8 years ago, when Rebekah Davis first moved to Nashville, she spent a few hours each week serving refugees that had just arrived from South East Asia as a part of a class assignment at the Institute for G.O.D. She recalls that she felt compelled to do so based on her studies in the Old Testament where God exhorts his people to show hospitality to the foreigner (Lev. 19:33-34).
The first couple she met barely spoke English, but were determined to work hard and provide a good life for their two-year-old son. Coming from a country where the minority learns to drive due to the abundance of public transport, they quickly realized the challenge in getting to work, to the grocery store, or the hospital. “In broken communication and with a lot of hand motions,” Rebekah recalls, “the father explained to me that their son had fallen very ill in the middle of the night, soon after they arrived in the States. What should have been a quick trip to the ER turned into a nightmare because they didn’t know how to call an ambulance, could not reach a doctor, and didn’t know anyone who knew how to drive.” The father then asked Rebekah to help him obtain his driver’s license so something like this wouldn’t happen again.
“I began sitting with him, every week. We would pour over the TN driver training manual, and I would try my best to explain the rules of the road. With the help of many visual aids and because of his resolute commitment to study, my new friend, Hla Tin, soon passed his written exam and went on to gain his driver’s license!” Rebekah explains, still as excited as if it happened last week. She went on, “He was able to offer rides to other refugees, and even teach them what he had learned.”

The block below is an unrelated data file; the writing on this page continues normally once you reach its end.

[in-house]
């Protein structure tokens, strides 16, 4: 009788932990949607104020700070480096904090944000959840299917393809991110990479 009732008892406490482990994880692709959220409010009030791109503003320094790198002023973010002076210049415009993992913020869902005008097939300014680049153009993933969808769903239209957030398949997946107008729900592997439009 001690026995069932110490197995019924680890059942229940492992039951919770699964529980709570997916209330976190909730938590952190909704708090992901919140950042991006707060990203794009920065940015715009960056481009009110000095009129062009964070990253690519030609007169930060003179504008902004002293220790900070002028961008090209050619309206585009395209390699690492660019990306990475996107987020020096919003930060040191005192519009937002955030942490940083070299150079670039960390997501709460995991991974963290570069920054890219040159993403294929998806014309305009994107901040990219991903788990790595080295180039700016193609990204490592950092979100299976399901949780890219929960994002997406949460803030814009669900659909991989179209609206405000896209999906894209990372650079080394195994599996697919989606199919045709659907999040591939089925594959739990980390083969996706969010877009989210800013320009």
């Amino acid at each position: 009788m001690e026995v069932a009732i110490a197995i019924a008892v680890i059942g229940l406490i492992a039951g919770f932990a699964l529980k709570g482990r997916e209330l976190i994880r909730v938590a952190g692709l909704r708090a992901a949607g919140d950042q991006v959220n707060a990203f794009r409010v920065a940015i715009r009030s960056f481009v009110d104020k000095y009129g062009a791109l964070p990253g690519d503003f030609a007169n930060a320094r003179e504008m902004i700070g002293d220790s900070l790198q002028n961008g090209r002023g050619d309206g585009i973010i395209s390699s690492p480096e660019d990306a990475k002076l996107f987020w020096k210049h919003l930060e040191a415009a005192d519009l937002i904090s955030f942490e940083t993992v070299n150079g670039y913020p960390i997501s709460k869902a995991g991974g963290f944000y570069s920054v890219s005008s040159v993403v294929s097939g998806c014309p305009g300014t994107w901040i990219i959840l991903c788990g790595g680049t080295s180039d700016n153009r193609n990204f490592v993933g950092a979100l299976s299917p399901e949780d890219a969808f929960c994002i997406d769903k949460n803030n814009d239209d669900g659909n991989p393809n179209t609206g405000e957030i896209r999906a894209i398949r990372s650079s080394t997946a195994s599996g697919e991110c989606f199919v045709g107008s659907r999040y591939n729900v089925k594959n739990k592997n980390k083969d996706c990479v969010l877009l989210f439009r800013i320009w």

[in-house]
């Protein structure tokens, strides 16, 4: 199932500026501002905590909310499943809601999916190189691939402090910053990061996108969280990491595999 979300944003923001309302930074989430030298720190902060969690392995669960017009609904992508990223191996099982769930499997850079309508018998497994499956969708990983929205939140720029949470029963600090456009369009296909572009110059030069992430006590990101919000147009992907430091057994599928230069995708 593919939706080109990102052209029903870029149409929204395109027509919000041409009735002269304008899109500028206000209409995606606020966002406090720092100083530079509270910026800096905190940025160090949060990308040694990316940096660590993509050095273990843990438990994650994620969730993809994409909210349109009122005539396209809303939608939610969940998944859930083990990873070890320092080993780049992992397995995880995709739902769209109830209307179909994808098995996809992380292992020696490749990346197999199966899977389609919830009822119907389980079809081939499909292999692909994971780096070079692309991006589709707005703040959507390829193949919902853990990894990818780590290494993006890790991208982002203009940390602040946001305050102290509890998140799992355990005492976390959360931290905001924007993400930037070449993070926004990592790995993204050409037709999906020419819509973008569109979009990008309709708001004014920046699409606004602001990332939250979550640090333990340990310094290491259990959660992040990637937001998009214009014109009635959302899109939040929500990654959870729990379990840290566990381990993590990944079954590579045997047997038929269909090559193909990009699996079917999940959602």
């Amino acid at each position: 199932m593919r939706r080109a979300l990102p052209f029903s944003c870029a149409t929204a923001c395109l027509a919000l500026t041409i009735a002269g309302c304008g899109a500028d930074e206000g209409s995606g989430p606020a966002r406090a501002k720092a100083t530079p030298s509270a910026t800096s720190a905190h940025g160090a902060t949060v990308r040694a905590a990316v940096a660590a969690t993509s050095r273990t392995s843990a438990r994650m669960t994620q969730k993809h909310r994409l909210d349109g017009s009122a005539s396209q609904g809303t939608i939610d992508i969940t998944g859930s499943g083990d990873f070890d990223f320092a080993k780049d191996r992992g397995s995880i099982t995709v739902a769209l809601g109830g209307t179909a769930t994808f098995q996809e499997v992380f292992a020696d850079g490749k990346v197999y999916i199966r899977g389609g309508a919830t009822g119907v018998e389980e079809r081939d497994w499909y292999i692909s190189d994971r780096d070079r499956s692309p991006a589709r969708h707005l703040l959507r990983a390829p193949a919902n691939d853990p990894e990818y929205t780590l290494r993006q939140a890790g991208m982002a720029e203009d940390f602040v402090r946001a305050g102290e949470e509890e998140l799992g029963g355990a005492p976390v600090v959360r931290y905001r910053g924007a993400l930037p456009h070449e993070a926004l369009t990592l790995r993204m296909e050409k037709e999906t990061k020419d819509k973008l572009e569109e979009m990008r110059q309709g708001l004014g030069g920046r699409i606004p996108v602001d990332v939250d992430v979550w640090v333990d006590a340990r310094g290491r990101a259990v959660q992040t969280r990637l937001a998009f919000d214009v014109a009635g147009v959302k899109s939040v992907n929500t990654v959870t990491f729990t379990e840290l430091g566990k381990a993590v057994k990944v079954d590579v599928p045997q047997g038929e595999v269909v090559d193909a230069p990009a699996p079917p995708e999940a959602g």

As word spread, Rebekah was asked to teach a group of adults who had the same desire. Utilizing the concepts she was learning in her Community Development courses at the Institute, she developed a 6-week program that provided print-outs, practice exams, and preparation for their tests--a course that has now been offered on multiple occasions.
Due to the relationships Rebekah built, the refugees began asking her what else she could teach them. One need in particular was expressed by an expecting mother, nervous about navigating the hospital system in America, particularly with such limited English and a very different culture. Rebekah reached out to Kendice (then Ricci) Hartnell, another Institute student with an emphasis in maternal health. Kendice responded by teaching her a childbirth education class and volunteering to serve as the woman’s doula. She says, “The experience changed my life. I got an up-close look at the family life of refugees and how hard they have to work to “make it” here in the U.S.”
Like Rebekah, Kendice went on to begin helping numerous refugees, from multiple regions of the world. One group from Burma really impressed Kendice with the sense of community they had maintained. Despite originally being resettled in different zip codes and states, this group had worked hard to stay in proximity, knowing that things would go smoother if they were together.